Einar Thorsen, Bournemouth University
By mid-March, David Cameron got tired of discussing media reform and decided to force a Parliamentary vote on the issue – seeking to impose a Royal Charter instead of Leveson’s recommendations. After some last minute wrangling the Conservatives, Liberal Democrats and Labour had reached an agreement. Confusion reigned as each of the three parties sought to champion their interpretation of the agreement, but they all confirmed that a Royal Charter would be the way forward.
The initial deadline for this issue of Three-D coincided with the Royal Charter agreement and as such many of the contributors generously revisited their articles to take account of these developments. Julian Petley provides an excellent overview of the Royal Charter and what it means, whilst Stuart Allan, Justin Schlosberg, Deborah Grayson, Granville Williams, Tim Gopsill and David Lee all provide different analysis of media reform and ways forward. Pat Holland meanwhile provides a healthy reminder for us not to forget the historical context.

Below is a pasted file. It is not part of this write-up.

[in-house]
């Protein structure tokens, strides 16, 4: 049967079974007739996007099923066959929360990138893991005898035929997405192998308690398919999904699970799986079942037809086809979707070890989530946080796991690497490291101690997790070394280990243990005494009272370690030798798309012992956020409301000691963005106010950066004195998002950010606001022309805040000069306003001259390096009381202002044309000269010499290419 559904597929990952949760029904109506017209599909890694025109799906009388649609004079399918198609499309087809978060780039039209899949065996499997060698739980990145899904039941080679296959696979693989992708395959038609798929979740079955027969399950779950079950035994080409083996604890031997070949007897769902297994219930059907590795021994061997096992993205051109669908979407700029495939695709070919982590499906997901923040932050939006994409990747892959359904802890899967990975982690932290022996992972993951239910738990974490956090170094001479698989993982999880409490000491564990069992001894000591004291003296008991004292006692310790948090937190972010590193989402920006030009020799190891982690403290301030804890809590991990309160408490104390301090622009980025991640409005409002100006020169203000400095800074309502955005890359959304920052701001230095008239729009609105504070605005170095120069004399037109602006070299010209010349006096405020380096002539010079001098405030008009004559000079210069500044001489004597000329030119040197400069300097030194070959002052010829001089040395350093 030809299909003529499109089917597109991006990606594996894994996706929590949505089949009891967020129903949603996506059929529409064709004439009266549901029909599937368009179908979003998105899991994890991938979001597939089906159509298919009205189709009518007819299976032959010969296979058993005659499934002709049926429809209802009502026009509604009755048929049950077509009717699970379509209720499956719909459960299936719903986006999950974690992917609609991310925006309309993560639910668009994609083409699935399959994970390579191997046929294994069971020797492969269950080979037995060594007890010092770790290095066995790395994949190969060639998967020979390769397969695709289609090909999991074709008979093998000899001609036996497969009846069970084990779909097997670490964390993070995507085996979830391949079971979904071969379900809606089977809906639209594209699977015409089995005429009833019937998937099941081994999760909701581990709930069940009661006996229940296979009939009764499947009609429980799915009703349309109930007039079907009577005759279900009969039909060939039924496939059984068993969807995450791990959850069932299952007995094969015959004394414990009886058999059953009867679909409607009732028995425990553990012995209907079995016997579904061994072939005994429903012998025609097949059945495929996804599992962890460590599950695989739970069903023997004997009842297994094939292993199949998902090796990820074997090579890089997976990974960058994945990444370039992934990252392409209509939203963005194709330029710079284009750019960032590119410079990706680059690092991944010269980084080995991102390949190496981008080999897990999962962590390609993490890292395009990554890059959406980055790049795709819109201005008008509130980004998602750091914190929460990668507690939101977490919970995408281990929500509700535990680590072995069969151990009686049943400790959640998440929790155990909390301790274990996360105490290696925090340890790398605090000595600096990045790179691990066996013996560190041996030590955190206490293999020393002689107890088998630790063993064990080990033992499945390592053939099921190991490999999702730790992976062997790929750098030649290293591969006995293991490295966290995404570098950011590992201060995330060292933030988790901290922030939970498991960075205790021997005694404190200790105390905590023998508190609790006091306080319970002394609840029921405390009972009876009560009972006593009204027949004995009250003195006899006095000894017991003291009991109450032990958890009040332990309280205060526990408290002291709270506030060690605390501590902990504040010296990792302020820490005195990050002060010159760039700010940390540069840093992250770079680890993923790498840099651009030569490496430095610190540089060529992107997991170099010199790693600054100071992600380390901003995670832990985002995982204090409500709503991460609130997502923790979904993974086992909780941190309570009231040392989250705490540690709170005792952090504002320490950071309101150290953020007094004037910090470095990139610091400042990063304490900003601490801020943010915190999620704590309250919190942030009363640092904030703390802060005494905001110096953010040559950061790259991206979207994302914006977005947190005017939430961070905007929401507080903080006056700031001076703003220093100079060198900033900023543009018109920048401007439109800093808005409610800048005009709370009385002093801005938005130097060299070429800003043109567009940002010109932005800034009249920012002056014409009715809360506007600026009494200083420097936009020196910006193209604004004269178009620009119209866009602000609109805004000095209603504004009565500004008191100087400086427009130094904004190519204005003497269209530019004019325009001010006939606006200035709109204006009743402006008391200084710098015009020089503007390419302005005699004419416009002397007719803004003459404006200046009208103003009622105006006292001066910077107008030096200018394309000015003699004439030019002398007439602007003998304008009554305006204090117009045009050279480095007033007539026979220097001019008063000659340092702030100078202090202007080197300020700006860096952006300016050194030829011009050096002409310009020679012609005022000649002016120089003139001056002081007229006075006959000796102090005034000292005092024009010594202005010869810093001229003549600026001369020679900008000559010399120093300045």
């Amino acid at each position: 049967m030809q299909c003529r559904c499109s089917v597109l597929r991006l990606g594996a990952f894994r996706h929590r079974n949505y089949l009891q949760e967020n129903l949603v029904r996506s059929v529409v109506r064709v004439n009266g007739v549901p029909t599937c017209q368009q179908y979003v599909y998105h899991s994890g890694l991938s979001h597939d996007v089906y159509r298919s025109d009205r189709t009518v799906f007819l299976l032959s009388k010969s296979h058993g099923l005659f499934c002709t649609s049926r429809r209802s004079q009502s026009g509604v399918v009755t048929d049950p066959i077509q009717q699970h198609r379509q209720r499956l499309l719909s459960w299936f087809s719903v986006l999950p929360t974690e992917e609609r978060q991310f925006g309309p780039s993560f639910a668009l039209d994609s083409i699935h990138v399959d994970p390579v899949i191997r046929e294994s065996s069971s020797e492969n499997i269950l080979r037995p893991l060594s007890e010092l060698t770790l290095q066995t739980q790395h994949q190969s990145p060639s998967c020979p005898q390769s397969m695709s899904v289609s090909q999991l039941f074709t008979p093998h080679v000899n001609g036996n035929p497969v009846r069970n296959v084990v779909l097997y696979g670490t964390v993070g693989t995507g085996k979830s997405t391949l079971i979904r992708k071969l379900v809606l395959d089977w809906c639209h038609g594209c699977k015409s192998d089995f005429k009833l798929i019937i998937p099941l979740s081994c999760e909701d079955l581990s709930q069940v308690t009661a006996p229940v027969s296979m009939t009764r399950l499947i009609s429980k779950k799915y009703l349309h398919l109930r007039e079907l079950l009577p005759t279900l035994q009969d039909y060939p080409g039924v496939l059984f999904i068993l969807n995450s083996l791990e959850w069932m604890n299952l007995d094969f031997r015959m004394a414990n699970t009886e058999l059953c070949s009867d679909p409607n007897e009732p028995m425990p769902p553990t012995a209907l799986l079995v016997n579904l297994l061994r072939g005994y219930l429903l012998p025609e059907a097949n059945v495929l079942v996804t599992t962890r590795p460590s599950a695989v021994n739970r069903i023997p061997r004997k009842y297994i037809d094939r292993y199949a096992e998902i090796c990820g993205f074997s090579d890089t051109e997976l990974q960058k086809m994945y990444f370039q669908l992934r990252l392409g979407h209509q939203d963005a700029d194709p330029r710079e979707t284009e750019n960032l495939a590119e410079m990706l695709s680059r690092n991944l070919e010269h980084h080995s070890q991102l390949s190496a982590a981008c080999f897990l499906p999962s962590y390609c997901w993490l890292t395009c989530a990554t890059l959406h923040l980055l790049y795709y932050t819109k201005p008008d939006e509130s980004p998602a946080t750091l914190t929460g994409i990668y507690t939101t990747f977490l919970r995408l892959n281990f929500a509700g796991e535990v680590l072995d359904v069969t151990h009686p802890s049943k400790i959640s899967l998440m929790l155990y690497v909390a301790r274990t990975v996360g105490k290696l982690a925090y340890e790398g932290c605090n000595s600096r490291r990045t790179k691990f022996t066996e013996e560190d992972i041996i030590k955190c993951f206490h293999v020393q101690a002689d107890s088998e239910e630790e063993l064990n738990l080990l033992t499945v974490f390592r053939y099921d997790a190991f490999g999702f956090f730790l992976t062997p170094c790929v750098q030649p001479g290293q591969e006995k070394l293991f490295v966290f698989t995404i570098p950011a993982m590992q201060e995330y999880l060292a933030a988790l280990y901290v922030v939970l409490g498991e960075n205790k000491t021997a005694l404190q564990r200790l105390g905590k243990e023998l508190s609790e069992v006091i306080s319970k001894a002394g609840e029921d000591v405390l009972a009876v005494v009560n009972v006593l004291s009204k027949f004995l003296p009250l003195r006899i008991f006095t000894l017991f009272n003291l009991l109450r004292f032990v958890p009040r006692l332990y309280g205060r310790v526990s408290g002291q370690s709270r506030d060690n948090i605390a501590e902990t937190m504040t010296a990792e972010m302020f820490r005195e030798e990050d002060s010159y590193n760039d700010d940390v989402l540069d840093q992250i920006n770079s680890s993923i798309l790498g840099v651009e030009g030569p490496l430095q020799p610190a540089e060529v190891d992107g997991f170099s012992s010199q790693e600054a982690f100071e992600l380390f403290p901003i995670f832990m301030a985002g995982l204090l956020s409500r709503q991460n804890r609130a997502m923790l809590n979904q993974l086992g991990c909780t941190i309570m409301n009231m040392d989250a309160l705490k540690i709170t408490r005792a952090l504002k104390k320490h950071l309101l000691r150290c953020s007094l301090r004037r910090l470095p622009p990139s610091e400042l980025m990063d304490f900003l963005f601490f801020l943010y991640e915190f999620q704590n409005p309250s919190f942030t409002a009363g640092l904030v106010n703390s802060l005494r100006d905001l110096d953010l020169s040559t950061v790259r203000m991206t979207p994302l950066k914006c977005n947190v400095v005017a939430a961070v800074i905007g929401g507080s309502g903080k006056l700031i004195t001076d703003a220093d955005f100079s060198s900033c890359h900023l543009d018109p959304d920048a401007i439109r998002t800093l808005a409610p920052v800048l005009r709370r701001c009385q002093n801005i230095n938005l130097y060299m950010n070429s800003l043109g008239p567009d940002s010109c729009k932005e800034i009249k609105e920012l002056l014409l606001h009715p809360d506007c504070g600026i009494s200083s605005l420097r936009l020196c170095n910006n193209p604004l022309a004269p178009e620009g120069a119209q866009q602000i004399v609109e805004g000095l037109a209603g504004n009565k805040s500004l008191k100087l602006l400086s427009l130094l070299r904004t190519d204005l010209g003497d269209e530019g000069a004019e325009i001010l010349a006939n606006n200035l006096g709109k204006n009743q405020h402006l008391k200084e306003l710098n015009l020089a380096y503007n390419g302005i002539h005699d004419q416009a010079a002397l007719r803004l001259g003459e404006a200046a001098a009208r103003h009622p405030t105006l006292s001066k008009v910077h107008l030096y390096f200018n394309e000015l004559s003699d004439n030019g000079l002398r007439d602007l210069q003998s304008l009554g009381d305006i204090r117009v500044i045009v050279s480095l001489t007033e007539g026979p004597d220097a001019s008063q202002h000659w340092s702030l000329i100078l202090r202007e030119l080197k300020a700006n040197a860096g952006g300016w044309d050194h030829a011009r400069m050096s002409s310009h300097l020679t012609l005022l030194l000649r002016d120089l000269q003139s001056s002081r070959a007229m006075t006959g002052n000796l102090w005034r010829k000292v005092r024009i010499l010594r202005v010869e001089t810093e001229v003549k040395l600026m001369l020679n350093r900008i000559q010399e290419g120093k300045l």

Paul Lashmar and Steven Barnett’s have a lively exchange on Leveson and its implications for investigative journalism, reflecting different sides of the spectrum and MeCCSA’s diverse membership base.
We also feature James Curran’s keynote from the Derry conference in this issue, which, together with Karen Ross article, highlight issues and challenges for our subject areas.
Máire Messenger Davies reflects on the excellent MeCCSA Conference in Derry, whilst we also have the call for papers for our next conference in Bournemouth 2014.
Finally, we are also particularly pleased to be welcoming the recently established MeCCSA Social Movements Network to this issue!
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